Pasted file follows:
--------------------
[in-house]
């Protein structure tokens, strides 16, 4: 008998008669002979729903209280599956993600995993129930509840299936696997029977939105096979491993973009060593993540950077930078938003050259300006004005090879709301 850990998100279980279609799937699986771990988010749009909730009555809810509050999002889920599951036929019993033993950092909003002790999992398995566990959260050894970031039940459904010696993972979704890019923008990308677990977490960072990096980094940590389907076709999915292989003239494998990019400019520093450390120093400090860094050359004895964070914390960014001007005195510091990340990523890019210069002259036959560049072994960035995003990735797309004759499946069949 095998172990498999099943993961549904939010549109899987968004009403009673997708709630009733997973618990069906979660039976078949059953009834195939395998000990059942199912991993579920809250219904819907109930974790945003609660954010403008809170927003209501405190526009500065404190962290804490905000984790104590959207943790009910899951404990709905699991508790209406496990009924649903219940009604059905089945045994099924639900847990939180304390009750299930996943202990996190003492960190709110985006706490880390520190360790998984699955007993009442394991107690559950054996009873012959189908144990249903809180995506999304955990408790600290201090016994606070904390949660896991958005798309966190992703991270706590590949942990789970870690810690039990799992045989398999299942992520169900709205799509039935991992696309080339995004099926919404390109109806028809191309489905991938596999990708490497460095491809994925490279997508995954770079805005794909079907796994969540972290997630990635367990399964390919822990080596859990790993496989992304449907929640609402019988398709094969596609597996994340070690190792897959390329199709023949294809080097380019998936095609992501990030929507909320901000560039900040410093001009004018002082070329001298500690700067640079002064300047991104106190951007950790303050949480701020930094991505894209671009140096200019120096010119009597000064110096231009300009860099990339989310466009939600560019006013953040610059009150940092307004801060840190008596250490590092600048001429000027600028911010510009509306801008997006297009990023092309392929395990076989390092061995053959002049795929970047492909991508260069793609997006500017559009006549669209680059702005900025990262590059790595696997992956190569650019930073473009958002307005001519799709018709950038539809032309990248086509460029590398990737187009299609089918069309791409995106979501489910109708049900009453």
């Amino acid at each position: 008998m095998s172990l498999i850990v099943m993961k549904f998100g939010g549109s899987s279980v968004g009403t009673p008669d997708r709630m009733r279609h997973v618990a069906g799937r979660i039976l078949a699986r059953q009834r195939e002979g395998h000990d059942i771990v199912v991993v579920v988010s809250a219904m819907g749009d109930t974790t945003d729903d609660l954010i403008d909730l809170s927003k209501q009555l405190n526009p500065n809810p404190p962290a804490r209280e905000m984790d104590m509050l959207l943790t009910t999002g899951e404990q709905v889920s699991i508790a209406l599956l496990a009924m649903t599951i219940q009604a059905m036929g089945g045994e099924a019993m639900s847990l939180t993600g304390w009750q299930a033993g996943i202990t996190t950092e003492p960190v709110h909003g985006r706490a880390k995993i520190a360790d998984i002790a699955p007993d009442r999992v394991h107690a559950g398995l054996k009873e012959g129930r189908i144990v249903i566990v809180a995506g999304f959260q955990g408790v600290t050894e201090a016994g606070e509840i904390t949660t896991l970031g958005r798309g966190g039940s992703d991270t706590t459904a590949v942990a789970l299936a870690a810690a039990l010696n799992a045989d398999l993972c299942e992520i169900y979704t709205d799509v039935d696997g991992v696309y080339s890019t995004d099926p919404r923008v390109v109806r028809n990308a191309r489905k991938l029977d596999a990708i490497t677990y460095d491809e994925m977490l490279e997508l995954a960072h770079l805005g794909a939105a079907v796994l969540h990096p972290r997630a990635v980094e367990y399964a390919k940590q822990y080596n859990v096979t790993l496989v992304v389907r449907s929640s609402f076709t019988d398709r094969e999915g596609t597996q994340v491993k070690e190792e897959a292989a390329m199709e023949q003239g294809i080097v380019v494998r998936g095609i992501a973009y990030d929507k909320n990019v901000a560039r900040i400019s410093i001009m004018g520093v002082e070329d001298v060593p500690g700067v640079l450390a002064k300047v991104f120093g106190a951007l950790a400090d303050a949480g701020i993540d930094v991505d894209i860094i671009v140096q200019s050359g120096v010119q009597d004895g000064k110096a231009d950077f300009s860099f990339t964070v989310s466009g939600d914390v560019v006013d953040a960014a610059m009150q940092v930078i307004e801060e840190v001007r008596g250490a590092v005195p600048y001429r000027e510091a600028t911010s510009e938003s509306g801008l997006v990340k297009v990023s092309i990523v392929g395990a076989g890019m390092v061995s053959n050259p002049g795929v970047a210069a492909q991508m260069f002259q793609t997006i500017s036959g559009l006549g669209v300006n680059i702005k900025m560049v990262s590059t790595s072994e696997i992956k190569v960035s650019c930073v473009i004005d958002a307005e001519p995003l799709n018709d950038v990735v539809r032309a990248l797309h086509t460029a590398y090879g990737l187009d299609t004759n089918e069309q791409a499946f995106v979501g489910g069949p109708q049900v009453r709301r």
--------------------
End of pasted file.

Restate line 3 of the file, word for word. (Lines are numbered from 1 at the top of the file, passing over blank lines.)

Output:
């Amino acid at each position: 008998m095998s172990l498999i850990v099943m993961k549904f998100g939010g549109s899987s279980v968004g009403t009673p008669d997708r709630m009733r279609h997973v618990a069906g799937r979660i039976l078949a699986r059953q009834r195939e002979g395998h000990d059942i771990v199912v991993v579920v988010s809250a219904m819907g749009d109930t974790t945003d729903d609660l954010i403008d909730l809170s927003k209501q009555l405190n526009p500065n809810p404190p962290a804490r209280e905000m984790d104590m509050l959207l943790t009910t999002g899951e404990q709905v889920s699991i508790a209406l599956l496990a009924m649903t599951i219940q009604a059905m036929g089945g045994e099924a019993m639900s847990l939180t993600g304390w009750q299930a033993g996943i202990t996190t950092e003492p960190v709110h909003g985006r706490a880390k995993i520190a360790d998984i002790a699955p007993d009442r999992v394991h107690a559950g398995l054996k009873e012959g129930r189908i144990v249903i566990v809180a995506g999304f959260q955990g408790v600290t050894e201090a016994g606070e509840i904390t949660t896991l970031g958005r798309g966190g039940s992703d991270t706590t459904a590949v942990a789970l299936a870690a810690a039990l010696n799992a045989d398999l993972c299942e992520i169900y979704t709205d799509v039935d696997g991992v696309y080339s890019t995004d099926p919404r923008v390109v109806r028809n990308a191309r489905k991938l029977d596999a990708i490497t677990y460095d491809e994925m977490l490279e997508l995954a960072h770079l805005g794909a939105a079907v796994l969540h990096p972290r997630a990635v980094e367990y399964a390919k940590q822990y080596n859990v096979t790993l496989v992304v389907r449907s929640s609402f076709t019988d398709r094969e999915g596609t597996q994340v491993k070690e190792e897959a292989a390329m199709e023949q003239g294809i080097v380019v494998r998936g095609i992501a973009y990030d929507k909320n990019v901000a560039r900040i400019s410093i001009m004018g520093v002082e070329d001298v060593p500690g700067v640079l450390a002064k300047v991104f120093g106190a951007l950790a400090d303050a949480g701020i993540d930094v991505d894209i860094i671009v140096q200019s050359g120096v010119q009597d004895g000064k110096a231009d950077f300009s860099f990339t964070v989310s466009g939600d914390v560019v006013d953040a960014a610059m009150q940092v930078i307004e801060e840190v001007r008596g250490a590092v005195p600048y001429r000027e510091a600028t911010s510009e938003s509306g801008l997006v990340k297009v990023s092309i990523v392929g395990a076989g890019m390092v061995s053959n050259p002049g795929v970047a210069a492909q991508m260069f002259q793609t997006i500017s036959g559009l006549g669209v300006n680059i702005k900025m560049v990262s590059t790595s072994e696997i992956k190569v960035s650019c930073v473009i004005d958002a307005e001519p995003l799709n018709d950038v990735v539809r032309a990248l797309h086509t460029a590398y090879g990737l187009d299609t004759n089918e069309q791409a499946f995106v979501g489910g069949p109708q049900v009453r709301r």